The Mississippi River basin has been a transportation corridor since humans first pushed off from its muddy banks into its strong current hundreds of years ago. Then, the Iron Horse updated the valley's transportation method as it wound along the mighty Mississippi's banks through the oak and black walnut covered bluffs and coulees in the 1800s.
Now, the Great River Rail Commission seeks to redefine a 126-mile portion of this traditional transportation corridor with first, an additional round-trip passenger train each day. But in the future, the Commission envisions faster, more frequent service. Imagine the attractiveness of trains reaching speeds of 110 miles per hour. Trains that are the picture of modern comfort, reliability and technological innovation. This sleek, speedy conveyance, traveling from a revitalized Union Depot in Saint Paul through picturesque river towns, would cut into Wisconsin at La Crescent on its way to Milwaukee and Chicago and provide passengers with a fast, reliable, safe alternative to highway and air travel.
Major public projects require careful study to ensure the most cost-effective approaches are taken to not only accomplish a goal, but to do so with minimal impact on the environment and the residents who live nearby. With broad evaluation of costs and benefits on a Midwest Regional Rail System completed, a Comprehensive Statewide Passenger & Freight Rail Plan completed by the Minnesota Department of Transportation (MnDOT) and the selection of the Mississippi River Route by MnDOT and the Federal Railroad Administration as the preferred line for the proposed high-speed rail system, the Commission has placed the corridor in position for additional study and eventual implementation.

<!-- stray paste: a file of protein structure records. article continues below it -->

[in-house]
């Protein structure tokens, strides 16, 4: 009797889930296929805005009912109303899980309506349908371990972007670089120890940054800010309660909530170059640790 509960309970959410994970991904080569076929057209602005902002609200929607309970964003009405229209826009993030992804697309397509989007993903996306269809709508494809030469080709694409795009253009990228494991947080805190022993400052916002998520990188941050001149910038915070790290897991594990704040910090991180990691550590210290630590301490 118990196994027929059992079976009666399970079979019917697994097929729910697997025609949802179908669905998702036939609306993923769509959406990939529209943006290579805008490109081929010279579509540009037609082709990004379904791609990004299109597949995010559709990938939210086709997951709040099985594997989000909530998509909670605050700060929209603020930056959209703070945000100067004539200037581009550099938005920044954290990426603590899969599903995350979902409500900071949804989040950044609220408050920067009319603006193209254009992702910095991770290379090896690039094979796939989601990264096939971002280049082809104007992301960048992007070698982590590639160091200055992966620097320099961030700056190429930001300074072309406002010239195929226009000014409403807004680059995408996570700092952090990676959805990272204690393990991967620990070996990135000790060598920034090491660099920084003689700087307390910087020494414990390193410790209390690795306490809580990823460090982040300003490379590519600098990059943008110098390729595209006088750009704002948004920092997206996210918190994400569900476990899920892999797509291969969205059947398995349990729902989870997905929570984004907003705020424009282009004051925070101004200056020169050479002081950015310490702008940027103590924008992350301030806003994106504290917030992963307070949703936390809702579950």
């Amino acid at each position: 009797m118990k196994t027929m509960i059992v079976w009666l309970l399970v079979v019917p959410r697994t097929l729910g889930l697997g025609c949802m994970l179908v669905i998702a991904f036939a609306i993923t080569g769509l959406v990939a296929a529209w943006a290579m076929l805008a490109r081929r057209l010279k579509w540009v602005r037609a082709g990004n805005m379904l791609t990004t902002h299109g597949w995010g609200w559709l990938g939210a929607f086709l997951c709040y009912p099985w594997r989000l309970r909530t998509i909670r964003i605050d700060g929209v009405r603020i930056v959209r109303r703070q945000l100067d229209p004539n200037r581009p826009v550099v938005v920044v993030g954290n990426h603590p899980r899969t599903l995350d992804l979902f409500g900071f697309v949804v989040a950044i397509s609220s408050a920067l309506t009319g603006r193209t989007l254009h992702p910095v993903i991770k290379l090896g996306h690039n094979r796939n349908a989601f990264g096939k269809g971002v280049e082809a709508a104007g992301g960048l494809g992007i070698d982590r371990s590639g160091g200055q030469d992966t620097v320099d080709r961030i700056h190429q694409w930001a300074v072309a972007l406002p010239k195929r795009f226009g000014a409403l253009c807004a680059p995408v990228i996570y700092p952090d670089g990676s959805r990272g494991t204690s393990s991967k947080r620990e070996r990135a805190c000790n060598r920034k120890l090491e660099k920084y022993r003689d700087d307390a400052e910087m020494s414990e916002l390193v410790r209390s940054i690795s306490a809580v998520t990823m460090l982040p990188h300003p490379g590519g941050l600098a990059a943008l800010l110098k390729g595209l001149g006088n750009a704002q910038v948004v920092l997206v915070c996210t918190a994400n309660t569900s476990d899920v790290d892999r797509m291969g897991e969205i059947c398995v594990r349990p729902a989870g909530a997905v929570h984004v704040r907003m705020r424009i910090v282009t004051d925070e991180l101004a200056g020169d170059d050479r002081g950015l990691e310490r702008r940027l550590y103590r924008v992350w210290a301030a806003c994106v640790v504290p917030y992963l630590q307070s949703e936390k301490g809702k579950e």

The process is complicated. Fortunately, the Great River Rail Commission has a strong foundation in place, a network of informed and energetic elected officials representing 18 governmental agencies. This group is serious about sharing information about the proposal in an educational campaign to raise awareness, engage communities and proactively communicate toward successful advocacy of the River Route.
The Commission desires to move from a conceptual vision of a transportation alternative described with charts, graphs and numbers to building support for a reality that showcases the advantages of modern high-speed rail travel through southeastern Minnesota's Mississippi River valley, a natural jewel, and among the most beautiful locations in America.
The study of high-speed rail service in the corridor took place earlier this decade, and is currently on hold. The Great River Rail Commission was formerly called the Minnesota High-Speed Rail Commission. More historical information about the commission is at the bottom of the About the Commission page.